Plain Talk: Your Stake in Standards
Security industry standards are in a constant state of transformation and the Security Industry Association (SIA) is at the forefront, producing standards that enable the exchange of information between disparate systems and components. A historic failure to provide a framework for interoperability among security system components has imposed limits on end users and integrators. This includes limits on acceptable equipment and use of the system, making support of evolving requirements costly. Because of lack of a common framework, integrators and end-users who have had to switch systems in order to adapt to changing requirements, face large switching costs.
Creating standards increases competition, leading to reduced costs and rapid product improvements. By adopting a common interoperability framework, dealers, integrators and end-users can adapt to new requirements easier; a common framework also establishes a basis for integrators to obtain predictable performance. Bottom line â€”with standards, dealers and integrators will have alternatives for more predictable products that can be installed more efficiently.
SIA, a non-profit industry association that also is an accredited standards development organization of the American National Standards Institute (ANSI), currently is pursuing standards activities related to core component interfaces including an:
- access control interface, which is addressing the information that, traditionally, has been handled by the head-end servers in the security enterprise.
- digital video interface, which is dealing with the exchange of information with the video server, cameras and even encoders.
- access point controller interface, which impacts the exchange of information from any portal controllers, card readers, as well as other devices such as biometrics.
In addition, new work has begun on application areas such as identity and card management systems to define the methodology and the exchange of information between access control and badging systems. All of these activities rely on a framework for much needed information and is referred to as the â€œOSIPS Framework.â€
A NEW TAXONOMYWhile current standards activities focus on the definitions for the exchange of information, SIAâ€™s Standards Committee is also looking at a Standards Roadmap of future standards activities. First and foremost is the development of a new taxonomy and reference model of the enterprise security system.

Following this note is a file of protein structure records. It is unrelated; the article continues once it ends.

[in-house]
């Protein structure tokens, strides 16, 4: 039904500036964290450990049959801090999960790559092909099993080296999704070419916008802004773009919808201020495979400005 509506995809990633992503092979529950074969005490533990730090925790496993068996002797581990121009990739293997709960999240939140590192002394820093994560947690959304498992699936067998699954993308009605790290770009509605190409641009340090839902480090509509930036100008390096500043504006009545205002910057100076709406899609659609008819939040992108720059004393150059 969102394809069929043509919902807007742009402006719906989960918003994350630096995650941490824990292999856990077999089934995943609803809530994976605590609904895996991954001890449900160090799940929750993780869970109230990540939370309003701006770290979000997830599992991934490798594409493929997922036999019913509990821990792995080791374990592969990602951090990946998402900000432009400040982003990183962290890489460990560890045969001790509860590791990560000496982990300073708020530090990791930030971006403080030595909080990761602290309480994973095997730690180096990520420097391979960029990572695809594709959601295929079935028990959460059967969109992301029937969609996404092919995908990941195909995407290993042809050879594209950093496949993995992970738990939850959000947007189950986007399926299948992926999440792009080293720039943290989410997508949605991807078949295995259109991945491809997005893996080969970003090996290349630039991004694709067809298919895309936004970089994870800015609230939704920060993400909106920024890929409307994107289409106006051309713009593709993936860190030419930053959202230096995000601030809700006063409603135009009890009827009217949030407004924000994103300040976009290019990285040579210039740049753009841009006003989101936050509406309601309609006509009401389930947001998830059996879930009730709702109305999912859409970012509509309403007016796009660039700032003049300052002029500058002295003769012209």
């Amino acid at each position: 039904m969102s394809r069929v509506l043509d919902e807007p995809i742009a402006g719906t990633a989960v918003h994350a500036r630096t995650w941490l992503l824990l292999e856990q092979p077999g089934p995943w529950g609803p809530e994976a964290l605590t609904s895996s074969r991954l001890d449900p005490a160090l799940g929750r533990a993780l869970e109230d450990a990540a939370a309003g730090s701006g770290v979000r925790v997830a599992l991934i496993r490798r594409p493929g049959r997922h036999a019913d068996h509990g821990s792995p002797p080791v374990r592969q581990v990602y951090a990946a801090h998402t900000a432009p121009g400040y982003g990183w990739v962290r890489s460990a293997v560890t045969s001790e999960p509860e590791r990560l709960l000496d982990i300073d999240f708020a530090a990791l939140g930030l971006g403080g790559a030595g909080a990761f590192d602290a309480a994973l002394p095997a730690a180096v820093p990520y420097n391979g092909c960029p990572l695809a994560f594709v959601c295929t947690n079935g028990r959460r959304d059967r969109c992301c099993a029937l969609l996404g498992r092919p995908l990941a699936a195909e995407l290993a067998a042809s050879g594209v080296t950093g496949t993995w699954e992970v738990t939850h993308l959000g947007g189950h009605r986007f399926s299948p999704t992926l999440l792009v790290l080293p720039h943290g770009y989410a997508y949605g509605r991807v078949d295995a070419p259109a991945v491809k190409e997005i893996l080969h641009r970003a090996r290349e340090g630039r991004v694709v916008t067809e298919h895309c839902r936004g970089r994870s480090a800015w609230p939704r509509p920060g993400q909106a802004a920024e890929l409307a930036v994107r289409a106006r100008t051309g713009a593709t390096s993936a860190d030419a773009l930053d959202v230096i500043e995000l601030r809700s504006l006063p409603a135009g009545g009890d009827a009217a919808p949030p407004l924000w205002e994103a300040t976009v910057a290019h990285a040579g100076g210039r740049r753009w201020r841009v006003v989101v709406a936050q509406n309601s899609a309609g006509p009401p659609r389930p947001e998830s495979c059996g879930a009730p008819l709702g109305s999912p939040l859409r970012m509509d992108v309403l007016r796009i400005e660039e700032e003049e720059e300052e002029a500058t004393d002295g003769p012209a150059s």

Standards establish the domain and performance of the components of systems. They establish the relationships between system elements, thereby providing the foundation for a taxonomy that supports the description of systems. Future systems will be described by a new standards-based taxonomy. Most of its founding concepts will be imported from the information technology (IT) world that has enabled the transformation of many other industry elements.
Look for specialized hardware being replaced by software (called applications) running on generic computing platforms, except in specific areas.
In the new taxonomy, field devices implement special technologies and although they will become smarter and more capable, they will exist because of the unique technologies they contain.
Edge devices provide a connection point for field devices to contact the core of the system. While smarter field devices may replace edge devices, edge devices provide a point of integration for the diverse field devices required to implement systemsâ€™ functionality at specific locations. An example is a portal or access point controller. Edge devices provide a point of independent operation that a robust system must provide at broadly distributed locations.
The supporting framework activity is well underway as are the above component-specific interfaces and application areas. SIAâ€™s standards efforts will focus on different security application areas. Exciting times are ahead for the security industry and opportunities for dealers and integrators will be just as exciting.